Many women in the construction industry with children often have to choose between taking a job and taking care of their children.
“Everything goes around the kids,” explained Patricia Tejeda during a recent online discussion hosted by the Toronto Community Benefits Network (TCBN).
A single mother from the Dominican Republic with two young kids, Tejeda said, “To be able to accept a job offer and also to have the kids in school and pay for care or pay a salary to a caregiver, there is no way that I can do it right now.
“If I don’t have the subsidy and the help there is no way I can pay for rent, car, insurance, food, the basics.”
The TCBN kicked off a new season of the Career Talks in Construction — Future of Construction and Trades Jobs in Toronto (How to deal with the labour shortage?) series Jan 26. with a discussion on child care.
Tejeda had an office job before deciding to switch to a construction career. She has graduated from the TCBN Quickstart in Construction pre-apprenticeship program and NexGen Builders Mentorship program as a mentee.
“I started looking at the trades and you see that’s what really fits your personality is something different, something that makes you feel more accomplished,” she said. “I just decided I want to make this jump. I want to make this change.”
One of the things that drew her to the Quickstart program was the support for child care.
“That was something that helped me go into it. I was able to pay a person (for child care) and be present in the class,” said Tejeda.
All that changed in 2020. Her children started school and required before and after school care. Two hours in the morning and in the afternoon for two children costs $2,000 a month, she said. In addition she was no longer receiving a government subsidy because she had worked too much in 2019 to be eligible. She got placed into a construction union but has not been able to take on any jobs.
“I don’t know how they (the government) made the calculations, how they say ‘you make enough money to pay for daycare and also to support a family by yourself,’” said Tejeda.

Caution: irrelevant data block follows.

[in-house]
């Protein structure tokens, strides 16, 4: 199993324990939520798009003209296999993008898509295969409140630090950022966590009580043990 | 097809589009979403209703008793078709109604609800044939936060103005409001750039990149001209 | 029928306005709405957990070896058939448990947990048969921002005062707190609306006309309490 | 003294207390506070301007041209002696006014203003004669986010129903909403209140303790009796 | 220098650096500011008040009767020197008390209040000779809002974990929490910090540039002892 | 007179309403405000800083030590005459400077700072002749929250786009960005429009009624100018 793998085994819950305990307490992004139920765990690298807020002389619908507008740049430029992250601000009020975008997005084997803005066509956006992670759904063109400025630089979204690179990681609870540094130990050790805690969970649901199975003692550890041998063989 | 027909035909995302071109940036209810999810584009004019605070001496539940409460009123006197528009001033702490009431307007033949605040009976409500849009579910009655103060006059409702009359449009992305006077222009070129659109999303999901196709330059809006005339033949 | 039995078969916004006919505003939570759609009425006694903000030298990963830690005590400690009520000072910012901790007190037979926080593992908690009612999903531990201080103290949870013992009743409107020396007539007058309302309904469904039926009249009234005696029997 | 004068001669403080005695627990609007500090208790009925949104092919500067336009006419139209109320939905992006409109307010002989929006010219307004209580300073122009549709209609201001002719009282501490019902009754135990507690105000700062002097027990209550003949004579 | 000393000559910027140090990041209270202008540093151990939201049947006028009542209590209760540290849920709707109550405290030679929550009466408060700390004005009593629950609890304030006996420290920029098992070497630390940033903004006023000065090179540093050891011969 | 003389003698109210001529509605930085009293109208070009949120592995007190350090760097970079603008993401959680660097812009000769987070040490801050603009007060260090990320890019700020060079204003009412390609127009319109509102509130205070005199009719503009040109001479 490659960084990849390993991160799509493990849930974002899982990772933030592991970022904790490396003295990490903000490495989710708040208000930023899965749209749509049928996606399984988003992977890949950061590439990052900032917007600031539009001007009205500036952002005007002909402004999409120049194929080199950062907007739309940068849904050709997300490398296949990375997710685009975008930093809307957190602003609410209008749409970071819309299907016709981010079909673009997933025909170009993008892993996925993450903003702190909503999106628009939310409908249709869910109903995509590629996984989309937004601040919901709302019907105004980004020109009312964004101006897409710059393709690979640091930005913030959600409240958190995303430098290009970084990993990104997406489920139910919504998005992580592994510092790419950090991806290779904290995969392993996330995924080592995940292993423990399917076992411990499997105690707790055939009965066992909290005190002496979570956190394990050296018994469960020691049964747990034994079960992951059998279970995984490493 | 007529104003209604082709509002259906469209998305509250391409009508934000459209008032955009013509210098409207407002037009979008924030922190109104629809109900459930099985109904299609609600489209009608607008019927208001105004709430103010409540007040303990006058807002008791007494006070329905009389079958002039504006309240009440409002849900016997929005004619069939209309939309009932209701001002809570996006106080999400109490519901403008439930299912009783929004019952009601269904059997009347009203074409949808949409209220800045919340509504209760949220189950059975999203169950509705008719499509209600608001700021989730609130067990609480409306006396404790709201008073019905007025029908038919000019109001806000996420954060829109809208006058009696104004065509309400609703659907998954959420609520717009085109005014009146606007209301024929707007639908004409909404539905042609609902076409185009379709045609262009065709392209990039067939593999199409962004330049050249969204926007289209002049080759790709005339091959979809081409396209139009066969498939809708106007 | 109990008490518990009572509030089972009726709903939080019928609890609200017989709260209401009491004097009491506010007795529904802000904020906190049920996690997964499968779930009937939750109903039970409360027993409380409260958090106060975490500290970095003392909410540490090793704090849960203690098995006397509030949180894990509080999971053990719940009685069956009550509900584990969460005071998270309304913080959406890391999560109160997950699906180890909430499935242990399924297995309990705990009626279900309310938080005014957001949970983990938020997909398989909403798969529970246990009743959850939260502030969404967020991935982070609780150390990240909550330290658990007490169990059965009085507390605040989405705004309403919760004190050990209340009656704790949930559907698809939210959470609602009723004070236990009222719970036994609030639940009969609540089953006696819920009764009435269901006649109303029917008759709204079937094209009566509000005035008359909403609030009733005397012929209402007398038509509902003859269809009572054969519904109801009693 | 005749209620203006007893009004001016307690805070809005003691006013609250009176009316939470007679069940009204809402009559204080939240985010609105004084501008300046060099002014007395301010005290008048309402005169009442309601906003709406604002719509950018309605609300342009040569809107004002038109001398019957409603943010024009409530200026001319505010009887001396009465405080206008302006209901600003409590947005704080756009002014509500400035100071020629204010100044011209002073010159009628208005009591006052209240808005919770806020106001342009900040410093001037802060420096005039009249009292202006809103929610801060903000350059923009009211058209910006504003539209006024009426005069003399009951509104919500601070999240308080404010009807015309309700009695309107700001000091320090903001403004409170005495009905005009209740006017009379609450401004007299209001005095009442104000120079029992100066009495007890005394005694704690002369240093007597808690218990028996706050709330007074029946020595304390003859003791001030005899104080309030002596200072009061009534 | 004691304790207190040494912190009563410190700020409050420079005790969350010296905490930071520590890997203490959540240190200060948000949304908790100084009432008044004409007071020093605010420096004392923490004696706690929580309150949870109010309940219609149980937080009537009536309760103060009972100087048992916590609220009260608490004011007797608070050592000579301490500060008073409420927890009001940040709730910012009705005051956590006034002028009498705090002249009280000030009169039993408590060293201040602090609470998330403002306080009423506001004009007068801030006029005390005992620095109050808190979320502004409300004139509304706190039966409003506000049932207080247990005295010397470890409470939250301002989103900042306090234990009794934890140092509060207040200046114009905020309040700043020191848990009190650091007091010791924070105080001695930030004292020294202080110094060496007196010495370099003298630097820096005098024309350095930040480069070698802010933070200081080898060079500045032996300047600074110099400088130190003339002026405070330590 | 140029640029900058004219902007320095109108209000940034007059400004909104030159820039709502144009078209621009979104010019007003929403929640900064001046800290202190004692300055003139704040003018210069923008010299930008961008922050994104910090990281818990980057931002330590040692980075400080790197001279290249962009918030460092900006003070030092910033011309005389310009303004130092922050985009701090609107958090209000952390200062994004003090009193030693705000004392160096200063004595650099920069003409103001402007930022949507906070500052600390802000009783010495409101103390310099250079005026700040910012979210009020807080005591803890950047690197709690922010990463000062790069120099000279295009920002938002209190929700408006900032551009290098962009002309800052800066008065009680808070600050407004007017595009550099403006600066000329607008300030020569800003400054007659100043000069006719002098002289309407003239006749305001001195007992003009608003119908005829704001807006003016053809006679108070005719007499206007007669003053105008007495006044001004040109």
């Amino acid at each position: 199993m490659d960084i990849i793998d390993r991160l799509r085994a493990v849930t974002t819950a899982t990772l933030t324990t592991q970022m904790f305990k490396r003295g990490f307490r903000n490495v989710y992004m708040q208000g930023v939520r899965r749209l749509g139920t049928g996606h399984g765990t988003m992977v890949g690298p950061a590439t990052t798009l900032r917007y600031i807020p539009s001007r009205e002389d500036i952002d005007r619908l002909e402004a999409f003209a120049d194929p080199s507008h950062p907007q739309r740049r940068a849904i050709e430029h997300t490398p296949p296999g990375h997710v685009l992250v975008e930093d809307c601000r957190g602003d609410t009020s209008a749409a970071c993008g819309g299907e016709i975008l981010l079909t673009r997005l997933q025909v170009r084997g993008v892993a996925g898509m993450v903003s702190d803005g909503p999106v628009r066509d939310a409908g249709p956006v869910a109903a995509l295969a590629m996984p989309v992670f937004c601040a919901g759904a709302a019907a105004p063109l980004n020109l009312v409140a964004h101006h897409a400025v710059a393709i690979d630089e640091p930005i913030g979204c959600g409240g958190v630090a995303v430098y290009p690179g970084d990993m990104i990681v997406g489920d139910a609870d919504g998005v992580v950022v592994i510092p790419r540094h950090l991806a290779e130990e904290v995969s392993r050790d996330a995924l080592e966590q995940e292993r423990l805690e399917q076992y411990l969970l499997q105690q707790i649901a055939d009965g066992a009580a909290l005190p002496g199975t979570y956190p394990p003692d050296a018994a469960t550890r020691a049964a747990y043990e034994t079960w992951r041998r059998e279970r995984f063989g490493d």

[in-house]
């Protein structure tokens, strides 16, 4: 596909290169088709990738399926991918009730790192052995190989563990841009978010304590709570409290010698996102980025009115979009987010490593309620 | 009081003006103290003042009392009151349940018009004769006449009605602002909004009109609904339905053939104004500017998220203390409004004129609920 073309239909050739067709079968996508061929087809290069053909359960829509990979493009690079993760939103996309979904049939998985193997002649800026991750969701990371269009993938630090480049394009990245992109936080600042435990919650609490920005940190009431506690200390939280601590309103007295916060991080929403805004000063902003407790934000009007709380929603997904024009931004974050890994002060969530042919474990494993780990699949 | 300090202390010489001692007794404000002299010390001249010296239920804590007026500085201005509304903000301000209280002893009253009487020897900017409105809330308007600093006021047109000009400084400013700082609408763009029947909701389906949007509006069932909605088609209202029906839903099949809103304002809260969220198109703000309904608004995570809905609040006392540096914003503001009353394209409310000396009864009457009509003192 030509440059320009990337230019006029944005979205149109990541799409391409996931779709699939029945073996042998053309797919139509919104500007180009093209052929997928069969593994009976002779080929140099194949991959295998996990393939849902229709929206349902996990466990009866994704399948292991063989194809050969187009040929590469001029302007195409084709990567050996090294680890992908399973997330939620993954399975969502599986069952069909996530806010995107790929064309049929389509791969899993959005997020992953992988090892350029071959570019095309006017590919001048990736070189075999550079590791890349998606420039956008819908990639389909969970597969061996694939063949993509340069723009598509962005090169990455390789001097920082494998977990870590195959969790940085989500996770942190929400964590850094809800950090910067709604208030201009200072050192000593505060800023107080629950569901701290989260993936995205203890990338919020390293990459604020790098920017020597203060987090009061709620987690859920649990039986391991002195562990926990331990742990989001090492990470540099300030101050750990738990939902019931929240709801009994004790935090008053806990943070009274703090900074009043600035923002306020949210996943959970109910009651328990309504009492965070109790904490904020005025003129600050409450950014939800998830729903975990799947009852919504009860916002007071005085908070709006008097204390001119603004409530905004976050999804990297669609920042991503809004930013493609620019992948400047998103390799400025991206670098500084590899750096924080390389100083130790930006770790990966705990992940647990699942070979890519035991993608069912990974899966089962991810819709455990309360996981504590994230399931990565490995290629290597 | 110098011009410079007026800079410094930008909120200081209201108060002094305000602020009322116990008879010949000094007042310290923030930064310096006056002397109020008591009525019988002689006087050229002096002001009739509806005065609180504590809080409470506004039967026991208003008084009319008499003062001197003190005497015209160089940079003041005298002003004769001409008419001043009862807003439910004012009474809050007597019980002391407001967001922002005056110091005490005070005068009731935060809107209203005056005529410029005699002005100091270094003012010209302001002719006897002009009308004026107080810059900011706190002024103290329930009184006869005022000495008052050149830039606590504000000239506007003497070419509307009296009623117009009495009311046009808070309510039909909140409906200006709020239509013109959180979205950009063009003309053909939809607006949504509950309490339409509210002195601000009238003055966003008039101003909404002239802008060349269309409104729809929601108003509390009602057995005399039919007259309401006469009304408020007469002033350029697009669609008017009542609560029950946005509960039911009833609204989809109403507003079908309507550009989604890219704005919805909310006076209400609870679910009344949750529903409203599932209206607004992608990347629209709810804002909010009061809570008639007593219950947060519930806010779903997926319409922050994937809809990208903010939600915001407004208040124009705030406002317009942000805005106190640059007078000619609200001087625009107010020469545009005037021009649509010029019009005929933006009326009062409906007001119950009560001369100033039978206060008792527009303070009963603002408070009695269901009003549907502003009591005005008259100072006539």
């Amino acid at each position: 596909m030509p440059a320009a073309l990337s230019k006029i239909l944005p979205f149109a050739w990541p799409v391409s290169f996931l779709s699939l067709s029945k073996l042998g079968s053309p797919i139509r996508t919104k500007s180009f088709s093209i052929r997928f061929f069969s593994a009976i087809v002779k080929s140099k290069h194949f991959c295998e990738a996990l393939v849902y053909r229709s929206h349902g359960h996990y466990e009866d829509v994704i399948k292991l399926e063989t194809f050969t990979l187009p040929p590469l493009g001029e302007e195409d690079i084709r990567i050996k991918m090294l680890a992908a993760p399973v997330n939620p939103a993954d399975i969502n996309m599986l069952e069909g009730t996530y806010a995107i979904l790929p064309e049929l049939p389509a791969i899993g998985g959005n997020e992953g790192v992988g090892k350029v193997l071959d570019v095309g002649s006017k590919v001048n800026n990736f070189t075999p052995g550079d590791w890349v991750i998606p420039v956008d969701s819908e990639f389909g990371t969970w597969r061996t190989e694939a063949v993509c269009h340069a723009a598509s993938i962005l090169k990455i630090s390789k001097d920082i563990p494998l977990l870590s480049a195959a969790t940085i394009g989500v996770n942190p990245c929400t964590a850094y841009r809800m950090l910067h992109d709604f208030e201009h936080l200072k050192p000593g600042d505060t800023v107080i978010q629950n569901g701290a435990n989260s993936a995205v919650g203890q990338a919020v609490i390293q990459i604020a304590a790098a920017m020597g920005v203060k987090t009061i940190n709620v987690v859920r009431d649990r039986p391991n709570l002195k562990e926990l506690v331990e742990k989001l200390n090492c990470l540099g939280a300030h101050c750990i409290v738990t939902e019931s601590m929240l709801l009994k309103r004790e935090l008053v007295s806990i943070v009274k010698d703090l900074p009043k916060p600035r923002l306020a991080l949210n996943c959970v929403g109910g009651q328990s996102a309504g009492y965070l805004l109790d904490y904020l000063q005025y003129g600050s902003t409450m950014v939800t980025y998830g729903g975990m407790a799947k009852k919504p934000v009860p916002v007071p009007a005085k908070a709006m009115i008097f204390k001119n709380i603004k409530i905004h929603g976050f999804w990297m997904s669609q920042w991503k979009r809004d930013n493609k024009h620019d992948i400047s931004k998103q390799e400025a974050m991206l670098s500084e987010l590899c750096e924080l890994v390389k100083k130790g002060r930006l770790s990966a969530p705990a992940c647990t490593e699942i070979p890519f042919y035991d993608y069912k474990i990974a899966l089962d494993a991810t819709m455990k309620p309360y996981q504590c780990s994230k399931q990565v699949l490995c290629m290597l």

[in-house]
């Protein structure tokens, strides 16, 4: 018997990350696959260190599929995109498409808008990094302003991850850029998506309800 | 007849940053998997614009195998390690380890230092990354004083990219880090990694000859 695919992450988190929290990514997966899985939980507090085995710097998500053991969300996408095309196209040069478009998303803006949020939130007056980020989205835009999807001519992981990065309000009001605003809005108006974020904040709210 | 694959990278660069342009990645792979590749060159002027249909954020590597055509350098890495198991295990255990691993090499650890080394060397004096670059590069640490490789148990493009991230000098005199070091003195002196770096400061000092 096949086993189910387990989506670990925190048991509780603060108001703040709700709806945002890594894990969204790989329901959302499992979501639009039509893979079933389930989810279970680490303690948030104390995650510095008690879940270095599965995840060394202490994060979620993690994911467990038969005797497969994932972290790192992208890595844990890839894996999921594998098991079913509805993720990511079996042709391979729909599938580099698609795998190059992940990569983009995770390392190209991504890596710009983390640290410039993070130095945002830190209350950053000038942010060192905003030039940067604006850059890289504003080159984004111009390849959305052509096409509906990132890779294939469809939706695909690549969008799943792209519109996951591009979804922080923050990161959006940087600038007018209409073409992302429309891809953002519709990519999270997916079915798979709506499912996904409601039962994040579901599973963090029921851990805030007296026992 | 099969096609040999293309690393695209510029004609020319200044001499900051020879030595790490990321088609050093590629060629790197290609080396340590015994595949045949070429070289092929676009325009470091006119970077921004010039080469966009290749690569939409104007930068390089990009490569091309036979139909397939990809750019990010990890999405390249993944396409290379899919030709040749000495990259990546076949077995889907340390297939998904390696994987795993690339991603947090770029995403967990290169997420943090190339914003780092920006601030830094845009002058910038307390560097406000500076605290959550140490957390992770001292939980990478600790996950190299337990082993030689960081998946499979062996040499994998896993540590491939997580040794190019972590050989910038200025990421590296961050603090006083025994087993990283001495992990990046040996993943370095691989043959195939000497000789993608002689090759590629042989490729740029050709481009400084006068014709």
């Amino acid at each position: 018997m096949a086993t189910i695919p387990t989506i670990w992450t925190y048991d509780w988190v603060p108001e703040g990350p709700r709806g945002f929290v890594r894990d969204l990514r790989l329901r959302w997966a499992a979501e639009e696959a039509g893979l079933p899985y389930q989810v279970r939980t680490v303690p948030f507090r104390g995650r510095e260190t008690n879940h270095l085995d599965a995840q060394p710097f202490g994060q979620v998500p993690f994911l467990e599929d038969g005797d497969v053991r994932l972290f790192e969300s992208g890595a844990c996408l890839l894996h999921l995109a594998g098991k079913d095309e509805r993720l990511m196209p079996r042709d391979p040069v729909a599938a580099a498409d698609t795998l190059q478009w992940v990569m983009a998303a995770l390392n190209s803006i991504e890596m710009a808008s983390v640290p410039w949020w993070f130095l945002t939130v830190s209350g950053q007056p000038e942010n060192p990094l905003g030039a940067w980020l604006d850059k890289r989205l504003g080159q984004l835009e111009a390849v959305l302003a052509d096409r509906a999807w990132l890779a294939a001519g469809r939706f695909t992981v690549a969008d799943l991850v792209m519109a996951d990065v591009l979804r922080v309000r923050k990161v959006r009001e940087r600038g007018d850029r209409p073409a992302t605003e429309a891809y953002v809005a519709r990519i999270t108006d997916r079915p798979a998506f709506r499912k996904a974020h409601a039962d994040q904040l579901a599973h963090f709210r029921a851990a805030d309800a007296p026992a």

“That took me out of my place, it affected everything — my house, the day care, my workplace.”
“There is no balance,” she added. “It means I have to work less to be able to get the subsidy but then I am struggling all the time.”
Armine Yalnizyan, a Canadian economist and writer who served as senior economic policy adviser for the deputy minister at Employment and Social Development Canada from 2018 to 2019, was also part of the panel. She said child care should be treated like critical social infrastructure because it is every bit as critical as roads and bridges.
“Without that care support too many people can’t take advantage of what is there,” she said.
“We know that we need to support our working age population better and child care is going to be one part of it.”
The demographics show there are going to be more people in their 20s and 30s entering the construction field because they can see that it’s a growth area.
“Those people by and large tend to form families and have children,” Yalnizyan explained.
“If you think that child care is just the thing that is stopping a woman like Patricia from doing it, far from it. There are going to be issues for young families going forward. We are going to have the smallest working age cohort…that are going to be lifting up more people who are too young, too old or two sick to work than we’ve seen since the ‘50s and ‘60s, except this is not going to go on for a few years, this is going to go on for decades.”
More consistency regarding access and quality of child care is needed in Ontario and across the country, she added.
“We need more women to get back into the labour market. They can’t without the child care. The provincial government has dropped the ball on this mission… We need to be training people now. We need to be getting this provincial government to introduce 10 paid sick days and training for early childhood educators right now.”
Follow the author on Twitter @DCN_Angela.